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Doe v. Marshall

United States District Court, M.D. Alabama, Northern Division

June 12, 2018

JOHN DOE #1, JOHN DOE #3, JOHN DOE #7, JOHN DOE # 9, and JOHN DOE #10, Plaintiffs,
v.
STEVEN T. MARSHALL, Attorney General of the State of Alabama, in his official capacity; CHARLES WARD, Director of the Alabama Department of Public Safety, in his official capacity; and HAL TAYLOR, Secretary of the Alabama Law Enforcement Agency, in his official capacity, Defendants.

          MEMORANDUM OPINION AND ORDER

          W. KEITH WATKINS CHIEF UNITED STATES DISTRICT JUDGE

         Before the court is Plaintiffs' Motion for Leave to File Supplement to Second Amended Complaint (see Docs. # 132 & 134-1), which has been fully briefed (Docs. # 135 & 136). The motion is due to be granted in part and denied in part.

         I. BACKGROUND

         This is a case challenging the constitutionality of various provisions of the Alabama Sex Offender Registration and Community Notification Act (“ASORCNA, ” or the “Act”), Ala. Code § 15-20A-1 et seq. A more robust recap can be found in the court's most recent memorandum opinion and order on Defendants' motion to dismiss. (Doc. # 125.) For now, a brief overview of the case's procedural history will be sufficient.

         Plaintiffs filed their initial Complaint on August 20, 2015. (Doc. # 1.) That complaint was amended with the court's permission on November 18, 2015. (Doc. # 39.) Defendants moved to dismiss for failure to state a claim, and the court granted that motion in part and denied it in part on March 18, 2016. (Doc. # 51.) Then came another motion to amend the complaint — granted by the court on August 17, 2016 (Doc. # 80) — and another motion to dismiss (Doc. # 87). Before that motion could be ruled on, the Alabama legislature passed Alabama Act No. 2017-414 (the “Amendment”), which revised many of the challenged ASORCNA provisions. Supplemental briefing on the impact of those amendments was then ordered (see Docs. # 110, 113, & 114), and on March 14, 2018, the court granted in part and denied in part the motion to dismiss. (Doc. # 125.) Plaintiffs' motion for leave to file a third amended complaint was also denied without prejudice at that time.

         When all that was said and done, Plaintiffs' six counts in their second amended complaint were reduced to four: a challenge to ASORCNA's residency restrictions based on a due process right to intimate association (Count I); a due process vagueness challenge to ASORCNA's employment exclusion zones (the surviving claim of Count III); a First Amendment compelled-speech challenge to ASORCNA's branded-identification requirement (Count IV); and a First Amendment overbreadth challenge to ASORCNA's internet reporting requirements (Count V). Dismissed without prejudice were Plaintiffs' due process challenge based on an irrebuttable presumption of dangerousness (Count II), their vagueness challenge to residency exclusion zones and certain reporting requirements (two of the three claims brought under Count III), and their 42 U.S.C. § 1983 individual-capacity claims against the officers responsible for the implementation of ASORCNA's branded-identification requirement (Count VI).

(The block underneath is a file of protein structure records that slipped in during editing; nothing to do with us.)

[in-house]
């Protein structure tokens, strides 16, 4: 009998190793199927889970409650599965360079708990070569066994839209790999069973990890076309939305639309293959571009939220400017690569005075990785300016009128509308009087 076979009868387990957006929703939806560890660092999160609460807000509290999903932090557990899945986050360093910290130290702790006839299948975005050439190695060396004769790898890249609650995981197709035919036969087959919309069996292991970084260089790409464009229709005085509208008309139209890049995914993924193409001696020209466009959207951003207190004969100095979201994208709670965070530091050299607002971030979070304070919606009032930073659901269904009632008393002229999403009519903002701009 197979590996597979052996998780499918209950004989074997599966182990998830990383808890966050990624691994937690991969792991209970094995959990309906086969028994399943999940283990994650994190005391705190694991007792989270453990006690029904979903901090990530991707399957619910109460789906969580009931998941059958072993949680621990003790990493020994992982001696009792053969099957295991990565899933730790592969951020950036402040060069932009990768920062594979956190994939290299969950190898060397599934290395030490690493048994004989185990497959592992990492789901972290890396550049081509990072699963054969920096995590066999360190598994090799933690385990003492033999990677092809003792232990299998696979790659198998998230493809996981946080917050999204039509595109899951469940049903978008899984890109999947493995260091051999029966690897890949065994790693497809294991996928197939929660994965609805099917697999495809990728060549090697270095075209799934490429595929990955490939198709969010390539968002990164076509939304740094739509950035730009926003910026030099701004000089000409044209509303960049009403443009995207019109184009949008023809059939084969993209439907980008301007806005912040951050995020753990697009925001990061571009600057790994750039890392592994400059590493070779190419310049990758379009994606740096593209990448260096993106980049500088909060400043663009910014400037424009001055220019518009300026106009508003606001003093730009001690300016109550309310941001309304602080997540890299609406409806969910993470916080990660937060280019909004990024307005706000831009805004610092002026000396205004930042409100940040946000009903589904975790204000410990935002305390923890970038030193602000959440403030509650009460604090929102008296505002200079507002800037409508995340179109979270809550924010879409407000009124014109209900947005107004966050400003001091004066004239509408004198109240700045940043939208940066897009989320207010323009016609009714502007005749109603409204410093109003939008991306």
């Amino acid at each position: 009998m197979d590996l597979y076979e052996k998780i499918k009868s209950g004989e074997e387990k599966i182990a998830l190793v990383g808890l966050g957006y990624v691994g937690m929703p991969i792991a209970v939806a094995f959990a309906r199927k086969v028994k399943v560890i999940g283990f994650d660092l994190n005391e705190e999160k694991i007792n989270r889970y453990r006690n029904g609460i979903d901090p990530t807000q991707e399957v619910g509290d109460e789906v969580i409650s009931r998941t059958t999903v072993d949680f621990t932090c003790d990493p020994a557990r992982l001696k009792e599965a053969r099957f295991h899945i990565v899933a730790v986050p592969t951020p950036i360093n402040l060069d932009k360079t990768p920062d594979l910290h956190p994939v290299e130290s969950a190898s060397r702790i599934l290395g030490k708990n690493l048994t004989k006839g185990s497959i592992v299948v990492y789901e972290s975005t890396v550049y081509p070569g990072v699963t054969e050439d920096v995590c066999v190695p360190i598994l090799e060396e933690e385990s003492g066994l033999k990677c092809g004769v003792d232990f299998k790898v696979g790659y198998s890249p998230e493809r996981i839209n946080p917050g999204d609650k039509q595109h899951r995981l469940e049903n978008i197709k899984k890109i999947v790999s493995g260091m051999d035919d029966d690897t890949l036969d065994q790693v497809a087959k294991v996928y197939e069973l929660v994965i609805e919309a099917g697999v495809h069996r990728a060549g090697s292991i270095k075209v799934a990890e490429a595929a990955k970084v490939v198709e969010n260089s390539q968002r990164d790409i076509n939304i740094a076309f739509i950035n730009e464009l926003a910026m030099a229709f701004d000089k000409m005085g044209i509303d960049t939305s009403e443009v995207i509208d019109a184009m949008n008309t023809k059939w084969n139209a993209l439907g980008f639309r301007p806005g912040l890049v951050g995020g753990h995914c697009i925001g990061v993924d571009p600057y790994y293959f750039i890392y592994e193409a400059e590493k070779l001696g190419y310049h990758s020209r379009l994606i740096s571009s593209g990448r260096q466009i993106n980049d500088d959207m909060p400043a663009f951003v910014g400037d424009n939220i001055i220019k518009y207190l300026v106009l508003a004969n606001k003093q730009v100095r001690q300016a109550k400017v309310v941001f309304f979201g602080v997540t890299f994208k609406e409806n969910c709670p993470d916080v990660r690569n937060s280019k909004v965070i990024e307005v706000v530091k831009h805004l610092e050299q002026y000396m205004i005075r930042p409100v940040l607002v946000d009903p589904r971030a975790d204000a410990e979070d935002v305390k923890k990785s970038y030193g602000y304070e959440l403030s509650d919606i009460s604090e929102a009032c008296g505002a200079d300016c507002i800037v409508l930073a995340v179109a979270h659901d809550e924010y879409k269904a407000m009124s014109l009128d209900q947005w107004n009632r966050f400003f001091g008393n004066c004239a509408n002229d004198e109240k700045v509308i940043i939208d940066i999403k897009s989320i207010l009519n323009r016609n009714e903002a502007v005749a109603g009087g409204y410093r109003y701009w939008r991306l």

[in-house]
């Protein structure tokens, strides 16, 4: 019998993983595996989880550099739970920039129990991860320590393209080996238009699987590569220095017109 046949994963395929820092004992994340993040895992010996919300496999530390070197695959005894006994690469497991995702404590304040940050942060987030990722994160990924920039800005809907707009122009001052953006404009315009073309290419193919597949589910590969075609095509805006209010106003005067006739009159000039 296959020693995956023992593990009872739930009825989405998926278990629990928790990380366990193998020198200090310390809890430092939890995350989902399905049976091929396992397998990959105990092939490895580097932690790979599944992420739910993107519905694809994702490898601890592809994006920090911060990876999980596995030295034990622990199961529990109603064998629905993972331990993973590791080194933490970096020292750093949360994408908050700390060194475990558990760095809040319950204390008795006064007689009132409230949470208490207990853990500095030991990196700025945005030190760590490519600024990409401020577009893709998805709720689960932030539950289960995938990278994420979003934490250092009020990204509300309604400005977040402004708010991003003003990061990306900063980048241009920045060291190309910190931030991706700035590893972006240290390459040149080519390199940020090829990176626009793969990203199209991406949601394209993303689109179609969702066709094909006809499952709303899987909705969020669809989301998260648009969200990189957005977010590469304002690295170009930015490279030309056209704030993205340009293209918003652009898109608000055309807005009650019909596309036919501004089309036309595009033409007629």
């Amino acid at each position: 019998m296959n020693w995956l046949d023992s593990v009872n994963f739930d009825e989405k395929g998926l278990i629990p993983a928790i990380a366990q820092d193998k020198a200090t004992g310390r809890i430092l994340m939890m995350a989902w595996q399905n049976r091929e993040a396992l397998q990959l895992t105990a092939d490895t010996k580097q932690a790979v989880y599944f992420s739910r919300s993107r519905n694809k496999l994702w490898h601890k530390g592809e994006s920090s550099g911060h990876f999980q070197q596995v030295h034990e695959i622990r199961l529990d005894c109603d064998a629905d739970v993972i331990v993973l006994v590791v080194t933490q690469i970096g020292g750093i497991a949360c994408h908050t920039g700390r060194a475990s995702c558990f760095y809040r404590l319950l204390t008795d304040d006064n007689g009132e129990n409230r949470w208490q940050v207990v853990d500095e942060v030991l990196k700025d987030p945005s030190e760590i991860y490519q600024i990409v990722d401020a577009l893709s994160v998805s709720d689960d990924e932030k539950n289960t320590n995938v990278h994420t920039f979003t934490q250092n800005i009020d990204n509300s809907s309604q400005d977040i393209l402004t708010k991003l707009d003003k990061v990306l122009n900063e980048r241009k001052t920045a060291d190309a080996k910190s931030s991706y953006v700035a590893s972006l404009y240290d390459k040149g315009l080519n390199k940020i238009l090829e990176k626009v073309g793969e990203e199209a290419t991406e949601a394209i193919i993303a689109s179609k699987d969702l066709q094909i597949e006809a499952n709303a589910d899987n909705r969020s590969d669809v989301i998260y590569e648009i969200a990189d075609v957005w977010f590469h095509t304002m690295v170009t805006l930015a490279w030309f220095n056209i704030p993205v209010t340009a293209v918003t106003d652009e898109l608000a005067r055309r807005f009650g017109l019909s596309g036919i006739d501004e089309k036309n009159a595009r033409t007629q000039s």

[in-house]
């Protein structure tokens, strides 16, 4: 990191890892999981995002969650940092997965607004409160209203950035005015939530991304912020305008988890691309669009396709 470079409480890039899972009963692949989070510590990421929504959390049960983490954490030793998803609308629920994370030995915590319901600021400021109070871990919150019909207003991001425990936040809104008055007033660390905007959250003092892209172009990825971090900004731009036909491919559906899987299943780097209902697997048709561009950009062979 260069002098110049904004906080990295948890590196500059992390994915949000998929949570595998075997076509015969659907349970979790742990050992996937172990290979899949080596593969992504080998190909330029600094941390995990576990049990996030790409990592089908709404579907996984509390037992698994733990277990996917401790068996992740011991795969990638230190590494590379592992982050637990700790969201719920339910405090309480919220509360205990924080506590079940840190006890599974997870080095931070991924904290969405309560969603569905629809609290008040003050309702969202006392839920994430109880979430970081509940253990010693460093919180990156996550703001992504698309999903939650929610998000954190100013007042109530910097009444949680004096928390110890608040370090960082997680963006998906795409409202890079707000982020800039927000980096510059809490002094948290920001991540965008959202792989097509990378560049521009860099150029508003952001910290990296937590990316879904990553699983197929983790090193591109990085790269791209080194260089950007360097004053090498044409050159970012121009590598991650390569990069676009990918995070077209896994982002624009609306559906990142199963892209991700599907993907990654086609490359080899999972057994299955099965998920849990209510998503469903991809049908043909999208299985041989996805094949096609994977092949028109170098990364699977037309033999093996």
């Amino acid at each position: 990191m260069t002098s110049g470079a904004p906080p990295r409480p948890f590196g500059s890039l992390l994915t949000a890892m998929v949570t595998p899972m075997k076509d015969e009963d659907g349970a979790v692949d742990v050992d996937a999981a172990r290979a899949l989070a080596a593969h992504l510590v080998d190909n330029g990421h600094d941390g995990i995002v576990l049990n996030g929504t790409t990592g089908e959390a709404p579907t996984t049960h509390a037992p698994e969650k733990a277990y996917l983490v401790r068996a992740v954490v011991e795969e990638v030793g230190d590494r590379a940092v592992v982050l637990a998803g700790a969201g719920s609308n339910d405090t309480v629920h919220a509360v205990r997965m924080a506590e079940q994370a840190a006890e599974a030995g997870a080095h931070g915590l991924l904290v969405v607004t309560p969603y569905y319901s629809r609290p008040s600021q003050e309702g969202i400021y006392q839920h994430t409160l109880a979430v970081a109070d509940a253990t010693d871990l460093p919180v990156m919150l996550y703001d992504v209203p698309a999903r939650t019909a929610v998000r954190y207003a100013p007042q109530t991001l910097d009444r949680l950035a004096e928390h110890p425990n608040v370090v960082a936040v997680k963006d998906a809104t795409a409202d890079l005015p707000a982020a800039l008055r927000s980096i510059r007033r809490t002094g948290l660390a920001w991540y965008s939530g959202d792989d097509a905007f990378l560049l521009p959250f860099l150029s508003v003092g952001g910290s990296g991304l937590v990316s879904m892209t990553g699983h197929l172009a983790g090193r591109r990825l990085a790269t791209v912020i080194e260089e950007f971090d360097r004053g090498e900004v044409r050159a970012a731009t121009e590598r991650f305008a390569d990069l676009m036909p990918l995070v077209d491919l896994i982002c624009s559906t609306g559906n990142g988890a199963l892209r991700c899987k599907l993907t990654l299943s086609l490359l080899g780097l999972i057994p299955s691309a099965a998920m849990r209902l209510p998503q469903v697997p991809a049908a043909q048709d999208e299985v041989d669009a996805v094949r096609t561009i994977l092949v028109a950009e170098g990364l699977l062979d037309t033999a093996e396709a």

Plaintiffs now “seek to supplement their complaint to reflect the passage and implementation of Alabama Act No. 2017-414.” (Doc. # 132, at 1.)

         II. STANDARD OF REVIEW

         Federal Rule of Civil Procedure 15(d) provides:

On motion and reasonable notice, the court may, on just terms, permit a party to serve a supplemental pleading setting out any transaction, occurrence, or event that happened after the date of the pleading to be supplemented. The court may permit supplementation even though the original pleading is defective in stating a claim or defense. The court may order that the opposing party plead to the supplemental pleading within a specified time.

         Courts generally agree that leave to file a supplemental pleading “should be freely granted when doing so will promote the economic and speedy disposition of the entire controversy between the parties, will not cause undue delay or trial inconvenience, and will not prejudice the rights of any of the other parties to the action.” 6A Charles Alan Wright & Arthur R. Miller et al., Federal Practice and Procedure § 1504 (3d ed. 2018) (collecting cases). This is a similar standard to that used in determining whether to grant leave to amend pursuant to Rule 15(a)(2), with the notable exception being that any supplementation must be based on a “transaction, occurrence, or event that happened after the date of the pleading to be supplemented.” Fed.R.Civ.P. 15(d) (emphasis added). If a motion to supplement is based on events occurring before the pleading was filed, the court is free to construe it as a motion to amend. Aside from that, however, most other considerations are the same: “Would the supplementation be futile? Would a nonmovant be prejudiced? Has there been any unreasonable delay in presenting the supplementation? And would the supplementation facilitate the efficient resolution of current claims as well as any new ones?” W. Ala. Women's Ctr. v. Miller, 318 F.R.D. 143, 148 (M.D. Ala. 2016) (citations omitted); cf. Foman v. Davis, 371 U.S. 178, 182 (1962) (listing “undue delay, bad faith or dilatory motive on the part of the movant, repeated failure to cure deficiencies by amendments previously allowed, undue prejudice to the opposing party by virtue of allowance of the amendment, [and] futility of amendment” as factors to consider on a motion to amend).

         III. DISCUSSION

         Generally stated, Plaintiffs seek to supplement their second amended complaint to:

- Add additional facts and plaintiffs to Count I's due process challenge to the Act's ...

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